Concussions may increase suicide risk
Sustaining a concussion and/or a mild traumatic brain injury was tied to a higher risk for suicide, according to findings of a systematic review recently published in JAMA Neurology.
“Although there has been anecdotal evidence reported in newspaper reports, movies, and documentaries suggesting a link between concussion and/or mild TBI and subsequent suicide, past studies on the topic have been limited by small sample sizes and conflicting results,” Michael Fralick, MD, SM, of the clinician investigator program at the University of Toronto, and colleagues wrote.
Fralick and colleagues reviewed 17 studies containing more than 718,000 persons affected with concussion and/or mild TBI, comparing the data to more than 6.5 million unaffected persons. Persons were from all age groups, and those with and without a military background were included.
Researchers found sustaining a concussion and/or mild TBI was associated with a twofold higher risk for suicide (RR = 2.03; 95% CI, 1.47-2.8). Two studies with estimates after a median follow-up of about 4 years found 1,664 of 333,118 individuals (0.5%) and 750 of 126,114 individuals (0.59%) diagnosed with concussion and/or mild TBI died from suicide. Concussion was also associated with a higher risk for suicide ideation and suicide attempt. The heightened risk for suicide outcomes after concussion was consistent in studies with and without military personnel.
“Future studies are required to develop strategies to prevent concussions and/or mild TBI and to identify patients at highest risk of suicide after incurring such injuries,” Fralick and colleagues wrote.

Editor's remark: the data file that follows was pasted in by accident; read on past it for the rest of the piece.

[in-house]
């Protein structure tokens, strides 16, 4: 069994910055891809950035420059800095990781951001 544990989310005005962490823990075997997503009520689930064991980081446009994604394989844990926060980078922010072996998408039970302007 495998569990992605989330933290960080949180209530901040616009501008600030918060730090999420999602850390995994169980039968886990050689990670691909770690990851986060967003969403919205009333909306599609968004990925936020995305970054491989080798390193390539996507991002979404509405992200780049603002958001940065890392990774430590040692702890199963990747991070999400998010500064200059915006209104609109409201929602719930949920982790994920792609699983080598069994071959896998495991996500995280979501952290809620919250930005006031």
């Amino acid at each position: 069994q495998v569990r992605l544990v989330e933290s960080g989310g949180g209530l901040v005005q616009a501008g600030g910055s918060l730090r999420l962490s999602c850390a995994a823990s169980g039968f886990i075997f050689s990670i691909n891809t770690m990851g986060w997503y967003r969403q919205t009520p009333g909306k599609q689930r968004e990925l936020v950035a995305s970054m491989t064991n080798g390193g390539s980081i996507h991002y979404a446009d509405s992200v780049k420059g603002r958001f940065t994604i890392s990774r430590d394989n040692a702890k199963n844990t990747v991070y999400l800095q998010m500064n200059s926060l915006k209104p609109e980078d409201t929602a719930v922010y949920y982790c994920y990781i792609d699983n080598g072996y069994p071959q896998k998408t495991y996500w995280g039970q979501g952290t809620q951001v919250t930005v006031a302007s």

In a related editorial, Donald A. Redelmeier, MD, MSHR professor of medicine at the University of Toronto and Junaid A. Bhatti, MBBS, MSc, PhD, assistant professor of general surgery at the University of Toronto wrote that besides establishing an important link between concussions and suicide risk, Fralick and colleagues’ review establishes that patients with concussion do not fit certain criteria.
“This risk is not isolated to elite professional athletes and may extend to ordinary people in everyday activities. The findings also argue that this risk may be even greater for adults in civilian fields than in military occupations,” Redelmeier and Bhatti wrote.
Disclosures: Redelmeier reports grant support from the BrightFocus Foundation, the Canada Research Chair in Medical Decision Sciences and the Canadian Institutes of Health Research. Bhatti reports supported from the Sunnybrook Research Institute. None of the other authors reported any relevant financial disclosures.